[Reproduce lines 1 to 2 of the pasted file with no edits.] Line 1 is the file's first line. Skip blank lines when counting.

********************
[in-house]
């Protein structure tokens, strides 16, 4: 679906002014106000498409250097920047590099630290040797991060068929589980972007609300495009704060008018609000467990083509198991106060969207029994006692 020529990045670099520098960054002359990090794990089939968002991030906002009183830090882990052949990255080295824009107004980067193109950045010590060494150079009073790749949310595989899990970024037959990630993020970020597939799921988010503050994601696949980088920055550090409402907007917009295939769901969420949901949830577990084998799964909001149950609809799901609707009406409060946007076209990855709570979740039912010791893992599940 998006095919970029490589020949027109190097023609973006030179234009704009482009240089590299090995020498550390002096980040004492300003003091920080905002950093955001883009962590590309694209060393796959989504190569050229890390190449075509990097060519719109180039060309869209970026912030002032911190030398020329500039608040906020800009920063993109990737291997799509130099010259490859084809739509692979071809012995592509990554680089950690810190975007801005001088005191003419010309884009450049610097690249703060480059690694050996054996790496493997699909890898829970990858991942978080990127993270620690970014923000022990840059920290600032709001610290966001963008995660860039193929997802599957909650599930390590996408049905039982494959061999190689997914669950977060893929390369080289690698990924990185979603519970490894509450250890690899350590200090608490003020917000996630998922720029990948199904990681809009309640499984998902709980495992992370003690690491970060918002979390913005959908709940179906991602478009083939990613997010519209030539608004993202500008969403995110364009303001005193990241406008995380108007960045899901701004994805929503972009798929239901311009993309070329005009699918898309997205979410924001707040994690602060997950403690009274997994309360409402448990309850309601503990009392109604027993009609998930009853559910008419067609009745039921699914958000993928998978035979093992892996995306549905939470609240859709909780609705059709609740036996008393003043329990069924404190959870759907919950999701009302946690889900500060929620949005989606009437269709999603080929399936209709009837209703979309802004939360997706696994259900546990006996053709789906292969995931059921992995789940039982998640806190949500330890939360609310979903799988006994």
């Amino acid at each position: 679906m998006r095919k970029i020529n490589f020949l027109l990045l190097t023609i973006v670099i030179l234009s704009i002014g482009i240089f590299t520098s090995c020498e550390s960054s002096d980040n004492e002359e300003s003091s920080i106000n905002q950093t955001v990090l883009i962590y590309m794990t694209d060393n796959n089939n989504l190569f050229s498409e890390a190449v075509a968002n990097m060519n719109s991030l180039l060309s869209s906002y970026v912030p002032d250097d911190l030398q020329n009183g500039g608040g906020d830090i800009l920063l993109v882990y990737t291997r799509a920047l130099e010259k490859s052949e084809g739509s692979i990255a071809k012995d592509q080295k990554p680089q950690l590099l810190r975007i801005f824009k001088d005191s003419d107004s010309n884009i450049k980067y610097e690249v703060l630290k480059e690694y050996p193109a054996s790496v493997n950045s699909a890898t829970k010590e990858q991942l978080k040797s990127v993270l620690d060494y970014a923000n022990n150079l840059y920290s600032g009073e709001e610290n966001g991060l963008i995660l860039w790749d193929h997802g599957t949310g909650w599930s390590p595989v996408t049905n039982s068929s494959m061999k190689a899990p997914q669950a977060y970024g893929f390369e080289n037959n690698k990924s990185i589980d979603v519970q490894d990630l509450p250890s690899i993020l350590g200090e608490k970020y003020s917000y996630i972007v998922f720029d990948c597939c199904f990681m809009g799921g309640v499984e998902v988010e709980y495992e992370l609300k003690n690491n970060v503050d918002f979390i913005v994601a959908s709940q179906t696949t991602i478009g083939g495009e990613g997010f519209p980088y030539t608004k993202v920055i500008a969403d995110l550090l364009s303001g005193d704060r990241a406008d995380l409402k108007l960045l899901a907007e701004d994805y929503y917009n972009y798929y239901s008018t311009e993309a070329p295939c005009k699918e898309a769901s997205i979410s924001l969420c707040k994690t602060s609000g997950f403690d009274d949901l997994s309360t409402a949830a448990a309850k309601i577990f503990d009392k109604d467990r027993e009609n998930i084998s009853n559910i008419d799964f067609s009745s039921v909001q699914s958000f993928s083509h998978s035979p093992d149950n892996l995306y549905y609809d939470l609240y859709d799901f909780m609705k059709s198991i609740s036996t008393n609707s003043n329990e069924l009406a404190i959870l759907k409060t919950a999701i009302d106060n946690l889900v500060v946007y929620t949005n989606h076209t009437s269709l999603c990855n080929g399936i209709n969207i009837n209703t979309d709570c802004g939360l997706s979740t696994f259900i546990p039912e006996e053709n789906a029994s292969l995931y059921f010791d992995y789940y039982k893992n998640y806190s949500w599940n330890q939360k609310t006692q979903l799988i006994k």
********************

[in-house]
């Protein structure tokens, strides 16, 4: 679906002014106000498409250097920047590099630290040797991060068929589980972007609300495009704060008018609000467990083509198991106060969207029994006692 020529990045670099520098960054002359990090794990089939968002991030906002009183830090882990052949990255080295824009107004980067193109950045010590060494150079009073790749949310595989899990970024037959990630993020970020597939799921988010503050994601696949980088920055550090409402907007917009295939769901969420949901949830577990084998799964909001149950609809799901609707009406409060946007076209990855709570979740039912010791893992599940 998006095919970029490589020949027109190097023609973006030179234009704009482009240089590299090995020498550390002096980040004492300003003091920080905002950093955001883009962590590309694209060393796959989504190569050229890390190449075509990097060519719109180039060309869209970026912030002032911190030398020329500039608040906020800009920063993109990737291997799509130099010259490859084809739509692979071809012995592509990554680089950690810190975007801005001088005191003419010309884009450049610097690249703060480059690694050996054996790496493997699909890898829970990858991942978080990127993270620690970014923000022990840059920290600032709001610290966001963008995660860039193929997802599957909650599930390590996408049905039982494959061999190689997914669950977060893929390369080289690698990924990185979603519970490894509450250890690899350590200090608490003020917000996630998922720029990948199904990681809009309640499984998902709980495992992370003690690491970060918002979390913005959908709940179906991602478009083939990613997010519209030539608004993202500008969403995110364009303001005193990241406008995380108007960045899901701004994805929503972009798929239901311009993309070329005009699918898309997205979410924001707040994690602060997950403690009274997994309360409402448990309850309601503990009392109604027993009609998930009853559910008419067609009745039921699914958000993928998978035979093992892996995306549905939470609240859709909780609705059709609740036996008393003043329990069924404190959870759907919950999701009302946690889900500060929620949005989606009437269709999603080929399936209709009837209703979309802004939360997706696994259900546990006996053709789906292969995931059921992995789940039982998640806190949500330890939360609310979903799988006994």